...So many attendees recognized the value [of ATs] and were in support of the role that ATs play in keeping student-athletes safe.
Buffalo, NY and Saratoga Springs, NY (PRWEB) September 30, 2013
From the early morning hours of Thursday, September 19 through Friday, September 20, the New York State Athletic Trainers’ Association (NYSATA) manned an informational display booth at the annual meeting of the NYS Society of Orthopaedic Surgeons (NYSSOS), hosted in conjunction with the Clinical Orthopaedic Society (COS), in Buffalo, NY. Many Orthopedists work closely with athletic trainers (ATs) but some do not and therefore may not be as well-versed in the education, skills, and proficiency of ATs. It was also imperative to make the Orthopedic Surgeon community aware of the current bills (A6678 and S4465) regarding an update to the NYS Practice Act for ATs and lobby for their support - both individually as well as from any professional societies in which they may be involved.
“The athletic training profession is recognized by the American Medical Association (AMA) and has been publicly supported by the American Academy of Pediatrics (AAP). NYSATA has recently fostered a relationship with the NYS Academy of Family Physicians (NYSAFP), and one of the goals of attending this conference was to build a stronger bond with Orthopedists, especially those in NYS, as well as begin to build a rapport with members of the Medical Society of the State of New York (MSSNY),” said Bob O’Malley, MEd, ATC, CES, NYSATA’s Regional Representative in the Buffalo area.
The booth was manned by O’Malley and two other NYSATA officials: President Deanna Errico, PT, DPT, ATC and Public Relations Chair Kristy Hart, MS, ATC, CSCS, with additional help from Gene Verel, MA, AT Ret. To help draw attendees to the booth, NYSATA raffled off a football signed by Buffalo Bills’ running back C.J. Spiller, which was donated by the Buffalo Bills athletic training staff. Ted Szarzanowicz, MD, from Buffalo Orthopedics was the lucky winner.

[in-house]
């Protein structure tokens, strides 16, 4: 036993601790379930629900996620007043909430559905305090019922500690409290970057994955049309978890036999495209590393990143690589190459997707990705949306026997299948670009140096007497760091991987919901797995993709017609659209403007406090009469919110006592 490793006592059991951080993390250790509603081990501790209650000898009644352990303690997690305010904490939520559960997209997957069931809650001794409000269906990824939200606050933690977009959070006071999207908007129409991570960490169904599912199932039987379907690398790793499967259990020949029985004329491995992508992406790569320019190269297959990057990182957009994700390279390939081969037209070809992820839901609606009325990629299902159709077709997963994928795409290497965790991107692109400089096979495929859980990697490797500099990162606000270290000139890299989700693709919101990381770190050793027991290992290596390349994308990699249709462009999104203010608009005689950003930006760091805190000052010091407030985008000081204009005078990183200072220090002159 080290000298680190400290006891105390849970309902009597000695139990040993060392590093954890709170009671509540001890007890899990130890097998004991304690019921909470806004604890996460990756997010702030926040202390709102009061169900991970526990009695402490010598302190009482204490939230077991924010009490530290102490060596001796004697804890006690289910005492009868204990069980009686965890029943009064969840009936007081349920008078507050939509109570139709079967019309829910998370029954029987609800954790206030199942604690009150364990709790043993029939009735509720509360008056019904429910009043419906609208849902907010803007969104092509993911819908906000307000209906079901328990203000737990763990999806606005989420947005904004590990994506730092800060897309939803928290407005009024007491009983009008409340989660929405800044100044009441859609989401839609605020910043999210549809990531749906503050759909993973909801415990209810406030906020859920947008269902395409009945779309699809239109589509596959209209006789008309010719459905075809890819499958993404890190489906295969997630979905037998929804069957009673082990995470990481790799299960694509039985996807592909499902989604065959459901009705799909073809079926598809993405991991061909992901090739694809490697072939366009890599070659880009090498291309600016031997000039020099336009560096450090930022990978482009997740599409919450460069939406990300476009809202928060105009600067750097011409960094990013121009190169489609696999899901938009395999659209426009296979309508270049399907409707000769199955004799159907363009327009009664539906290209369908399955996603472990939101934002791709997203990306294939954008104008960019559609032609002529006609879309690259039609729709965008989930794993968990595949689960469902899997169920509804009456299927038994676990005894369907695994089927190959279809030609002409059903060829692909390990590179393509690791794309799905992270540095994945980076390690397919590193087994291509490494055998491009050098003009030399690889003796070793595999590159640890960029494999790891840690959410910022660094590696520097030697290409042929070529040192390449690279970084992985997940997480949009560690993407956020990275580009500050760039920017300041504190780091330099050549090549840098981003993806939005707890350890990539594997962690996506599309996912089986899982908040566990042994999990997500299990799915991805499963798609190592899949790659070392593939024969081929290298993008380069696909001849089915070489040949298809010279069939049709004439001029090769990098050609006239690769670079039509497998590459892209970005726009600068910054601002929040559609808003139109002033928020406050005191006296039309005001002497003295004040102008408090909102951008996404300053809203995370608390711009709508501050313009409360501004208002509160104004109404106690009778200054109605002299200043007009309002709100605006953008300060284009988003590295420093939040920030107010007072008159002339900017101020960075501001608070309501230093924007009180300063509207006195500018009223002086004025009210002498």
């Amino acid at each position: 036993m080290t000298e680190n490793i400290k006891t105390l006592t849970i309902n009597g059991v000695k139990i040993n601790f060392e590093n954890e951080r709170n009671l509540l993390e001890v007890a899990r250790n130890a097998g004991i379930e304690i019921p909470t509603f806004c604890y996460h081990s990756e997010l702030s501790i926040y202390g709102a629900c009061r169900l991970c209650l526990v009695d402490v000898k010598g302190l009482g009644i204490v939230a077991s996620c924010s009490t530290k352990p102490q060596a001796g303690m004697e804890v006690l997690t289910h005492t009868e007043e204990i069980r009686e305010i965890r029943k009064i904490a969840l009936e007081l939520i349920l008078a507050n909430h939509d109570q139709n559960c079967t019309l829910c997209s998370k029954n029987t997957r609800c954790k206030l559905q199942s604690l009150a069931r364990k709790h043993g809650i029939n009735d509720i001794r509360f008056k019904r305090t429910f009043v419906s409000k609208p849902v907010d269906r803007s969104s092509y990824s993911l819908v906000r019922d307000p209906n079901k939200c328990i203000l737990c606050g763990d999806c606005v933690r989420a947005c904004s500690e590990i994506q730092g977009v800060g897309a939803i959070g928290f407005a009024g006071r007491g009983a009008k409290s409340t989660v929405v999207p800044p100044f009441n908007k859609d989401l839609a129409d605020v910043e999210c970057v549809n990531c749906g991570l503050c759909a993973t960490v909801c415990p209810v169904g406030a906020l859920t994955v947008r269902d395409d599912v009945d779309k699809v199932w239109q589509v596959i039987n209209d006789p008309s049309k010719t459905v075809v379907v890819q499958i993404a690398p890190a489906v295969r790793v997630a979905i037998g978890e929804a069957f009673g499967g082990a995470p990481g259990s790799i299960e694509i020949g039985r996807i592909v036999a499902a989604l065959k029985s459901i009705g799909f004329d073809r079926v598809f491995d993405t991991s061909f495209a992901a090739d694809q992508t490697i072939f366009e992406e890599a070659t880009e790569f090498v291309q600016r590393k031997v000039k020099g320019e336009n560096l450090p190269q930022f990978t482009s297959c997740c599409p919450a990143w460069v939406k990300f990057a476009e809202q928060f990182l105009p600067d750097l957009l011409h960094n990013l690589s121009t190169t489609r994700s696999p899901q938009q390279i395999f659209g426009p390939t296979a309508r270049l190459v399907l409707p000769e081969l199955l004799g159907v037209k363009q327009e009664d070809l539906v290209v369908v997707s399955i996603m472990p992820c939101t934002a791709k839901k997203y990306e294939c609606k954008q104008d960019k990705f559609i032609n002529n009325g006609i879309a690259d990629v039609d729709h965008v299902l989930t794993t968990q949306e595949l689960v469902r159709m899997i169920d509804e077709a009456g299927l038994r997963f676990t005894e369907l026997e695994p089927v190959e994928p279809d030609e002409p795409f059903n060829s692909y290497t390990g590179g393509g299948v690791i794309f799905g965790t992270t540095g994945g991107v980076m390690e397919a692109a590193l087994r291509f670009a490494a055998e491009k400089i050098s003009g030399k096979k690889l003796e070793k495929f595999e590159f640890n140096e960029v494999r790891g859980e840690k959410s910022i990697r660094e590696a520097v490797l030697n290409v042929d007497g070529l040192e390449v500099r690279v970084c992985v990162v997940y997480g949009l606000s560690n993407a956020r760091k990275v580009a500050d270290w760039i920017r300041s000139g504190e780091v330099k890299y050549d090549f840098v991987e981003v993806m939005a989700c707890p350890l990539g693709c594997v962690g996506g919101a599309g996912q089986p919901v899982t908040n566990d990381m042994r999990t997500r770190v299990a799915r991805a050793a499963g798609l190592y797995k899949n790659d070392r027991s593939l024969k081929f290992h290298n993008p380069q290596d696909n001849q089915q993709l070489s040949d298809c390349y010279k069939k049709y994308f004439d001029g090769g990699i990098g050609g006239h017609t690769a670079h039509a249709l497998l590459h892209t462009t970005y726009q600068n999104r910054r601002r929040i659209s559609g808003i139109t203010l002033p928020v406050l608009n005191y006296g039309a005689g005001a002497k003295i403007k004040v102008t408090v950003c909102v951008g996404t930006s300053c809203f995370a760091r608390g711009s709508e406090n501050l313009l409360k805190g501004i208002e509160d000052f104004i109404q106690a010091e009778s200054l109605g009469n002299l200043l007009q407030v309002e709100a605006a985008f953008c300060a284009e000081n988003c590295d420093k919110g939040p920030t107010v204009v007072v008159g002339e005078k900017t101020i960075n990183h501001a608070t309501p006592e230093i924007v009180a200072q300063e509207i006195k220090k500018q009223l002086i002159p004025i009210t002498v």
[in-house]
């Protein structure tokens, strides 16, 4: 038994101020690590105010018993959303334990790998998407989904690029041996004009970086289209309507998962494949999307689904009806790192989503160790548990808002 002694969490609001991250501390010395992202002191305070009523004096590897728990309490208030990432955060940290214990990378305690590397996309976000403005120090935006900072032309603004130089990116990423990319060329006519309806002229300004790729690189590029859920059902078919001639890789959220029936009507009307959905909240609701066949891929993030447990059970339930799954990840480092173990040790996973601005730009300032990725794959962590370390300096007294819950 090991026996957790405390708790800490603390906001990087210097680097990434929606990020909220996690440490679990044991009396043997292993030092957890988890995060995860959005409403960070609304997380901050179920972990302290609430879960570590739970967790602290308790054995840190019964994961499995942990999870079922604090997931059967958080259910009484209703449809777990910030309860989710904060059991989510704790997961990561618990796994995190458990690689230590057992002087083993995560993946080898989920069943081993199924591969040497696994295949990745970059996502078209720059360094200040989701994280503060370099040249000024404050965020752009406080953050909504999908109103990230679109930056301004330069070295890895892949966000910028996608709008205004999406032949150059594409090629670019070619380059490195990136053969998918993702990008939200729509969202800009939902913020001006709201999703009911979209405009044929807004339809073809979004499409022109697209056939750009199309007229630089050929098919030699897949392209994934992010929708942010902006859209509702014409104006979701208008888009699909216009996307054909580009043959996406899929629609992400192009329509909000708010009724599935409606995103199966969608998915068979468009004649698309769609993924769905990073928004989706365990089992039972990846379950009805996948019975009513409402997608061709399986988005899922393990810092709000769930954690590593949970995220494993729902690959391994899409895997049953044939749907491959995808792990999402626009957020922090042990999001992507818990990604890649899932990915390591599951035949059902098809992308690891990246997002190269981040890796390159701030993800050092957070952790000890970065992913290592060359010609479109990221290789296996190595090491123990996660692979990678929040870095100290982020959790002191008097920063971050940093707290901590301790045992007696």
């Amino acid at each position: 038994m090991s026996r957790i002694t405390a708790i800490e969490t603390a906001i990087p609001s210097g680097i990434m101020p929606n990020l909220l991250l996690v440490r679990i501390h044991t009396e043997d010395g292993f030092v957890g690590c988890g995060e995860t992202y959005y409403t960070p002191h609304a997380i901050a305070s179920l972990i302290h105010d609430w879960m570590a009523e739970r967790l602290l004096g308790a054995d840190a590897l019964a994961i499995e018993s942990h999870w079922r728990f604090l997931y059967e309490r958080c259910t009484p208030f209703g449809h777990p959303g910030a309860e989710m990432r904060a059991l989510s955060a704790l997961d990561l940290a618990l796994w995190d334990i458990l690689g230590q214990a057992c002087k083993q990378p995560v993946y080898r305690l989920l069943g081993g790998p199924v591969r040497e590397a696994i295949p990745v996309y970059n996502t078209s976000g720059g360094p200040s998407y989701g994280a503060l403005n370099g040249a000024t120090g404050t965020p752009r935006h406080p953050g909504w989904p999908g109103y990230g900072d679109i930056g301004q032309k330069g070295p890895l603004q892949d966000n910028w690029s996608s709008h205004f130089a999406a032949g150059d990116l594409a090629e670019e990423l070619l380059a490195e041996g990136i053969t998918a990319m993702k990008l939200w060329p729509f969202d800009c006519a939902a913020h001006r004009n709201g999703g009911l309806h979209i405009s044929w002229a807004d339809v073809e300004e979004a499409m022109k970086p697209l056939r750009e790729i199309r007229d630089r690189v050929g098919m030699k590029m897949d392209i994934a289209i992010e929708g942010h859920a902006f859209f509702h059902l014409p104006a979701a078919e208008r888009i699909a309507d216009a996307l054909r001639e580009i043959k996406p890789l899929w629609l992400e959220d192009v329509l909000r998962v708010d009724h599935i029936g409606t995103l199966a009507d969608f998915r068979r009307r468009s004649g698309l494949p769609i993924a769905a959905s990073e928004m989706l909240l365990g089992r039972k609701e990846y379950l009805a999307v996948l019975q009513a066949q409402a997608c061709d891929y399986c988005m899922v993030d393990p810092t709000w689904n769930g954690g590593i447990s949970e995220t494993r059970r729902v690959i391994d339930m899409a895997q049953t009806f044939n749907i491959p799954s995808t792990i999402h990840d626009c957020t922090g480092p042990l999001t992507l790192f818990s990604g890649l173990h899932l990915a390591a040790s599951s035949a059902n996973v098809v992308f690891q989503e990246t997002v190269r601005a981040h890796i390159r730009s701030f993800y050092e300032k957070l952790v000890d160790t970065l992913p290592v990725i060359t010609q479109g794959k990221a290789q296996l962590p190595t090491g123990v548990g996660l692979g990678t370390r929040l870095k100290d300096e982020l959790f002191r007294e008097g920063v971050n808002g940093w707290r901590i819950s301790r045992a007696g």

In addition to assisting with the exhibit, O’Malley, who is an athletic trainer for Excelsior Orthopedics at Williamsville South High School, also presented two sessions during the conference. The first presentation, titled “Functional Sport Conditioning,” focused on bridging the gap from post-injury rehabilitation to return to sports, as injury and re-injury rates are the same for some musculoskeletal injuries due to a release to full play immediately after initial rehabilitation ends without incorporating a gradual return to sport-specific activities. The second talk was based on the case study of a high school indoor track athlete, entitled “Patellar Tendinitis Secondary to Sacro-Iliac Dysfunction.”
Between O’Malley’s presentations, which were well-received, and the exhibit booth, NYSATA was able to reach a group of over 150 Orthopedists in attendance from across the country, including over 100 from New York State. There were also five ATs in attendance to network and learn alongside the Orthopedists.